Where text meets image. Where the visual intersects the literary. Often posting 1st drafts and editing in (almost) real time.

Month: November, 2014

Autumn, late

and helmet
I remember when she said,

I’m sorry to interrupt your relationship

With Bob Dylan.

this now


In Rome, do as the Romans do…

two figures

The tourist marvels at the intricate figures and stories on carved stone columns in Rome,

sporetwo figures

Imagining a stonemason/carver scooped up by the Roman Legions and brought as a slave with his family alongside for his ‘new’ life,


He pictures the artisan/slave at work chiselling when a small stone chip flies up hitting his eye.

sculpture and no

He lives nearby and walks home to his hut, where his wife daubs at his eye with a cloth, removing the object.


The tourist turns to go, and after walking a few seconds,


Sees a couple involved in some first aid type of situation.

trailing line

The man is wearing a camera around his neck,

slave 2

And the woman is wiping at his eye with a handkerchief.

aanew face

The tourist tells his traveling companion about this coincidence and she says ‘Maybe they’re not here.’

some sculpture

I’m remembering a trip to Italy in 2001 like it just happened.


I wasn’t originally involved in what turned out to be an Italian-Canadian art education initiative: a visual artist and a musician visiting schools in the north (near Bologna) and the south (Pozzuoli – on the coast south of Naples).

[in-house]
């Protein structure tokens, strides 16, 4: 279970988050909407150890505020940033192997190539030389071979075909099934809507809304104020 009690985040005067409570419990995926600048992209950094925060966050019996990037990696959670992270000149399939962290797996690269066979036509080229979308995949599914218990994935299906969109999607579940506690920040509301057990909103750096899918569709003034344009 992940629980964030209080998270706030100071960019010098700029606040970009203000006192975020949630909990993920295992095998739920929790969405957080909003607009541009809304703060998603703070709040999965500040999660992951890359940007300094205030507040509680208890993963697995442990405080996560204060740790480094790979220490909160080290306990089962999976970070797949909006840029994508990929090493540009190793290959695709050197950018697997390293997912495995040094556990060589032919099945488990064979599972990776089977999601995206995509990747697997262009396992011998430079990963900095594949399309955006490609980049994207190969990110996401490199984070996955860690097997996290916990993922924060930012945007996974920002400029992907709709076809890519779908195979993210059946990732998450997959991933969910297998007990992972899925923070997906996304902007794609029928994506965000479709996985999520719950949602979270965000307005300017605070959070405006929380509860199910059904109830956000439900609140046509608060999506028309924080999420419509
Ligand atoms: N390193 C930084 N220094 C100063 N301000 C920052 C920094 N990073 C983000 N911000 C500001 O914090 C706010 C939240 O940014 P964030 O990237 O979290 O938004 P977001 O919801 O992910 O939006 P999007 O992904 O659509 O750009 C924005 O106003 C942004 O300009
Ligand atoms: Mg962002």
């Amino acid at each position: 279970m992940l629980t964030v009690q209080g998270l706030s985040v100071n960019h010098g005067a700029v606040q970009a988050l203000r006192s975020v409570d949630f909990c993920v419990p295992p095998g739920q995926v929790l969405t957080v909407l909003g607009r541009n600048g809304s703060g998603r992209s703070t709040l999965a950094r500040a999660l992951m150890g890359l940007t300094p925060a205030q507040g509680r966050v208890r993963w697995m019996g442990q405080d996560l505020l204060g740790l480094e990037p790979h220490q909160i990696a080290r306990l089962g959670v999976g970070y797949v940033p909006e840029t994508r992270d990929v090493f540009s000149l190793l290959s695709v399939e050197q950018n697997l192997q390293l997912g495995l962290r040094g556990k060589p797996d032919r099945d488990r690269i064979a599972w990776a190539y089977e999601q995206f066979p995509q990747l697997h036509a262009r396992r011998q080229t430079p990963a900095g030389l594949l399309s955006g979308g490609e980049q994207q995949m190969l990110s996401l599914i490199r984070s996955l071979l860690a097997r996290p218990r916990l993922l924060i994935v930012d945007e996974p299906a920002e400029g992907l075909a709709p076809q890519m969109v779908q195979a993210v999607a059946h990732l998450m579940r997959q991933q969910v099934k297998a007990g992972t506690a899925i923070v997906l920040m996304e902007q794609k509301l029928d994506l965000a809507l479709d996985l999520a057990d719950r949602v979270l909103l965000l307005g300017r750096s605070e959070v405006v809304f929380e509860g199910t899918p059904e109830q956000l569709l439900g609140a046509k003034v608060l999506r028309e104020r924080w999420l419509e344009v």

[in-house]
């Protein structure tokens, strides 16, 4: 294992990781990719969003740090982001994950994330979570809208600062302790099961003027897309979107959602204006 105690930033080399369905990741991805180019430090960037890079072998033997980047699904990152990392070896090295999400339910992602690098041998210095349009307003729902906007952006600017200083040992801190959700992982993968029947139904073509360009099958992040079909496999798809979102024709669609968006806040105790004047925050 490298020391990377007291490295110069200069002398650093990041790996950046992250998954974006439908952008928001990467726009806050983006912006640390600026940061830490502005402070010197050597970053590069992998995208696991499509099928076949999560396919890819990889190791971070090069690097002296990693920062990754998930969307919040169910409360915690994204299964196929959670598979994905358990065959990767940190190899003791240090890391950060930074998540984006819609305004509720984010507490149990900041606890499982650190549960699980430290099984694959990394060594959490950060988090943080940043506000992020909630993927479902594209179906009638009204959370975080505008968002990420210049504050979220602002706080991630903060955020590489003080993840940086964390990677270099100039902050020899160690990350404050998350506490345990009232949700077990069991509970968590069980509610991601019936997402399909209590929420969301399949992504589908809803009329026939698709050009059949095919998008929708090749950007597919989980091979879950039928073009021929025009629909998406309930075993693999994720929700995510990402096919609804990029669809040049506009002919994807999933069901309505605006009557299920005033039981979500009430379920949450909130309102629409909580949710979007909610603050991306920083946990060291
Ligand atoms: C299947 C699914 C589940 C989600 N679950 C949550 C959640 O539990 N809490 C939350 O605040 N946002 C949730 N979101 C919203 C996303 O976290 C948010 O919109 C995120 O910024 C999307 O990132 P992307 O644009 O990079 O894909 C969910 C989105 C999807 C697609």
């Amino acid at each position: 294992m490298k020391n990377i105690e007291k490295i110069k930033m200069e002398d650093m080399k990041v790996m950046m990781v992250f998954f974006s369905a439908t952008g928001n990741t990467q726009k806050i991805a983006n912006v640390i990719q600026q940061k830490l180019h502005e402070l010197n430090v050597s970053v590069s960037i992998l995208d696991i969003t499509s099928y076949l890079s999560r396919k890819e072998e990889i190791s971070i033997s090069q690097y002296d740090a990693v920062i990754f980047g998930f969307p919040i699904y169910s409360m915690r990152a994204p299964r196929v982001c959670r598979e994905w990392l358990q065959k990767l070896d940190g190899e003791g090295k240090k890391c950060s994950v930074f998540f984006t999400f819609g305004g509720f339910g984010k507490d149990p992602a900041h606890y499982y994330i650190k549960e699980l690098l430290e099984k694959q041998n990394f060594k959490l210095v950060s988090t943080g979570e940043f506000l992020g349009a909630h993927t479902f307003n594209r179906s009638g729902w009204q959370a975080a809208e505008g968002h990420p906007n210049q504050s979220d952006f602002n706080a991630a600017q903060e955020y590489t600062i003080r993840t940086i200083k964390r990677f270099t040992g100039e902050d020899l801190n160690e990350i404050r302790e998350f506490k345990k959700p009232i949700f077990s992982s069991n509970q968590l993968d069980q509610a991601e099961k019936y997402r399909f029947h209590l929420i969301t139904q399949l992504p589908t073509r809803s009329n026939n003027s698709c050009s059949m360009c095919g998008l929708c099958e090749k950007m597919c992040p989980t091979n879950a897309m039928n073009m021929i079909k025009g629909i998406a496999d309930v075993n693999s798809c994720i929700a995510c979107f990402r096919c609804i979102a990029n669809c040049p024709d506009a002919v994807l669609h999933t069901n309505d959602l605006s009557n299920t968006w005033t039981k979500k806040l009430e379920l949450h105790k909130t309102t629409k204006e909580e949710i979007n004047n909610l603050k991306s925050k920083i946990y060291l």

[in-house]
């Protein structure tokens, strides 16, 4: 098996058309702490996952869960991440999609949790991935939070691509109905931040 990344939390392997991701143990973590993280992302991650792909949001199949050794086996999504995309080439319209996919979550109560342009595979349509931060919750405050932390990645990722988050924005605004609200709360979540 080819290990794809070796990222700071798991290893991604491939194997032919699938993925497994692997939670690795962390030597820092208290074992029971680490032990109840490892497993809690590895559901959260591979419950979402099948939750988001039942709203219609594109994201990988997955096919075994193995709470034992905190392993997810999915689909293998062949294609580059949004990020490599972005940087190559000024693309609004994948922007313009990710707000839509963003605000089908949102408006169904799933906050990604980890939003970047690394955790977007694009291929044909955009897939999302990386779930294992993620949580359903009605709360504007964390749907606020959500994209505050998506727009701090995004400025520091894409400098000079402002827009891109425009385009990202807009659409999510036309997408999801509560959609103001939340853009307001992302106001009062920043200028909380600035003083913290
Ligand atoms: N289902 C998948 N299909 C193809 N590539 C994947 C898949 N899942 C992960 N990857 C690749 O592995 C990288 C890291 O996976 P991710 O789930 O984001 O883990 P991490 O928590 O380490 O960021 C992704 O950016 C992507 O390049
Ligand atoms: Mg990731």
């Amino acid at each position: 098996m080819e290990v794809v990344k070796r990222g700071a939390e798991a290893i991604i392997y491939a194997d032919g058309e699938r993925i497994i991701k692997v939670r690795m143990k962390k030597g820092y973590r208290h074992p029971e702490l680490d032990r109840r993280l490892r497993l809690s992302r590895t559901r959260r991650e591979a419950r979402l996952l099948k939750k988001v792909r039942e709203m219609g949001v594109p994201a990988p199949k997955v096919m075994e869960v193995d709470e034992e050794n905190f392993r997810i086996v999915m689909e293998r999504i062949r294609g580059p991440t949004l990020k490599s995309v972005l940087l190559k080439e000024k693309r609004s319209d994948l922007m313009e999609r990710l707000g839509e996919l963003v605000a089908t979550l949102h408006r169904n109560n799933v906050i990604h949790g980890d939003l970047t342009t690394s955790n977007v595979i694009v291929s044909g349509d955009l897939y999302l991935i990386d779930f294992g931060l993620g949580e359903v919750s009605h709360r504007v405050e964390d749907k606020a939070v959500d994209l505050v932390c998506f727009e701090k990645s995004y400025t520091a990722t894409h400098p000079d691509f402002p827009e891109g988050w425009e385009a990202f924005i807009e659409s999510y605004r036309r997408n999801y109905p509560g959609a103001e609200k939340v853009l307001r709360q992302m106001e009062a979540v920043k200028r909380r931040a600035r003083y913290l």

It was soon after 9-1-1 and I think somebody got cold feet.

new facetwo figures

In spite of being stressed about the idea of flying I took the advice given, such as, Are you crazy? Pass up a paid trip to Italy?

sporesome sculpture

It was of course amazing.

two new

The synchronicity of this event has puzzled me ever since.

distant past

Archival ink drawing in my Moleskin sketchbook & details of Roman sculpture (Wikipedia)

some sculpture

Exposing Utopia




Cry instead


I cry instead


Sometimes I cry instead


 Sometimes I feel like crying


 Sometimes I feel like crying so


 Sometimes I feel like crying so I


 Sometimes I feel like crying so I hate


 Sometimes I feel like crying so I hate instead.


Sometimes I feel like hating so I cry instead.


In this Theatre of the Absurd ~

Wearing my white robe like a mystery play ~

Little Dixie hangs in the air like heat ~

A clanging wagon rolls into Ferguson ~

Chains dangle ~

Big House at the bustling hemp and cotton plantations ~

Seeds of the Civil War germinate ~